Manufacturing In Longest Slump Since The Great Depression

Stocks recovered Friday from early losses on news that manufacturing had entered its longest slump since the Great Depression.

Dell dropped during the day on a disappointing forecast, but stocks received some support from news that Osama bin Laden’s deputy had apparently been killed in U.S. bombing raids.

The ISDEX rose 1 to 178, and the Nasdaq lost 2 to 1898. The S&P 500 slipped 3 to 1138, and the Dow gave back 5 to 9866. Volume declined to 1.35 billion shares on the NYSE, and 1.71 billion on the Nasdaq. Advancers led 16 to 14 on the NYSE, and 19 to 16 on the Nasdaq.

Weaker-than-expected readings in industrial production and capacity utilization showed that the recession in manufacturing is now the longest since 1932, and suggested that the U.S. economy is still falling.

Dell fell 1.09 to 26.60 after beating earnings and revenue estimates, but its forward guidance could be construed as a slight revenue warning, and the company said the market could remain weak through mid-2002.

Intuit slipped on its earnings report, but Serena surged after topping estimates.

Telecom stocks were surprisingly strong. Among the winners were Tellabs , Corning and JDS Uniphase .

Intel slipped on rumors of layoffs, which caused some analysts to wonder if the company’s fourth-quarter improvement may be short-lived.

Yahoo rose after reaffirming estimates.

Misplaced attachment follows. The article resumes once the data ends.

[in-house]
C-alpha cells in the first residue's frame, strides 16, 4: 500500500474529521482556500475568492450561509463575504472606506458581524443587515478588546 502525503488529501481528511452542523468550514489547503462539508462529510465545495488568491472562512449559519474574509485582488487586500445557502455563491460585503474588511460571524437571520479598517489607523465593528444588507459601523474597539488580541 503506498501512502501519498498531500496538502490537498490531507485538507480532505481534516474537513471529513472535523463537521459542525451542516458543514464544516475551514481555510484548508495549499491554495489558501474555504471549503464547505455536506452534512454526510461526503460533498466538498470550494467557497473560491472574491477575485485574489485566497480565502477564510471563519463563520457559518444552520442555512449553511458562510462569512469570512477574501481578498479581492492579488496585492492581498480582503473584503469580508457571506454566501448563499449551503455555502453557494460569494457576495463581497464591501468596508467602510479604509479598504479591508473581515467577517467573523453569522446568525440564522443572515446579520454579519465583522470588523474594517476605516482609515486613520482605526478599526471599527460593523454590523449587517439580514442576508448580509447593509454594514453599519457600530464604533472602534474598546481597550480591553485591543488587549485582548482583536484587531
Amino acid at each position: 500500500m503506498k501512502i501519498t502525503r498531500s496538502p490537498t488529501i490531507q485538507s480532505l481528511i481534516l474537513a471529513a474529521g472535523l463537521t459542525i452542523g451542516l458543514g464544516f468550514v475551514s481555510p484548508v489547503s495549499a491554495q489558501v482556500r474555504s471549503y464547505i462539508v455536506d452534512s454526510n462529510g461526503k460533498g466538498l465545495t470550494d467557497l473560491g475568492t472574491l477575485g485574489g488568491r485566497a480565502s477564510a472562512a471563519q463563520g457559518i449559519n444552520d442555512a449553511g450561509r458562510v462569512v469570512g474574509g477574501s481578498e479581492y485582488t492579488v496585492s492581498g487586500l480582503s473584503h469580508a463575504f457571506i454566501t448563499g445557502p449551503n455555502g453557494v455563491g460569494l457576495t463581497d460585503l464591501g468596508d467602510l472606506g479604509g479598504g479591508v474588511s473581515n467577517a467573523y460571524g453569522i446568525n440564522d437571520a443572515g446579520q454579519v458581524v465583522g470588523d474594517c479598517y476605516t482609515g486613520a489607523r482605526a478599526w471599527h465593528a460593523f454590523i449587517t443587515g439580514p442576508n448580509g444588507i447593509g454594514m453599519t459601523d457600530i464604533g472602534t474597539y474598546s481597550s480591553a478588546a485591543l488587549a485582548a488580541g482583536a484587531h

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Eight dojis in nine days on the major indexes; a lot of indecision the last two weeks. On the bearish side, today was the first decline in some time where the put-call ratio didn’t spike, so traders aren’t showing as much fear as they have in other recent declines. However, it was also an options expiration day, which could skew the picture; we’ll see what happens on Monday. In the longer-term sentiment picture, the Rydex numbers look bearish (sentiment too bullish) and the 21-day weighted equity-only put-call ratio is at its lowest level in more than a year, showing that options traders on individual stocks are very complacent, another bearish sign. The Dow and Nasdaq are at very important levels here. The Nasdaq (first chart) is just below the critical 1934 level, and has been turned back at 1922 twice now. 1882 provided support again today. If the Nasdaq manages to clear 1934, the 1940 level looks like it should cap the advance for now, based on that upper trendline. The Nasdaq also has support at 1867-1875, 1855, and 1840. The Dow (second and third chart) was turned back at 9908 today, just about at the 50% retracement level from its all-time high of 11,750. If it can clear that level with force, it could be headed for the critical resistance area of 10,093-10,120. To mention one possible Elliott Wave count on the Dow, if this rally is an A-B-C correction in a primary bear market, the C wave has met the minimum expected target, .618 of the A leg. Coming at this important level, with sentiment showing complacency, it’s certainly possible that a top could form here. First support is 9840, then 9700-9750. First resistance is 9903-9908. For the S&P (fourth chart), first support is 1130, first resistance is 1145-1155, and critical resistance is 1164-1173. Those pictures make the Dow and S&P look suspiciously like bearish rising wedges, don’t they? Two other issues: The bond market plunged again today – and very little of that money went into stocks. Bond traders don’t appear to be betting on an economic recovery here, unless that money begins to go into stocks soon. Some of that money may be going to corporate bonds, but it remains to be seen where the bulk of that money will go. And finally, a chart of Northern Trust’s Monetary Conditions index versus final sales to domestic purchasers (fifth chart). The troubling thing about that chart is that this is the first time in that 35-year chart that an upturn in final sales has failed to follow a sharp upturn in monetary conditions. Sure is one more sign that this time may be different, but not in the way we’d hope.

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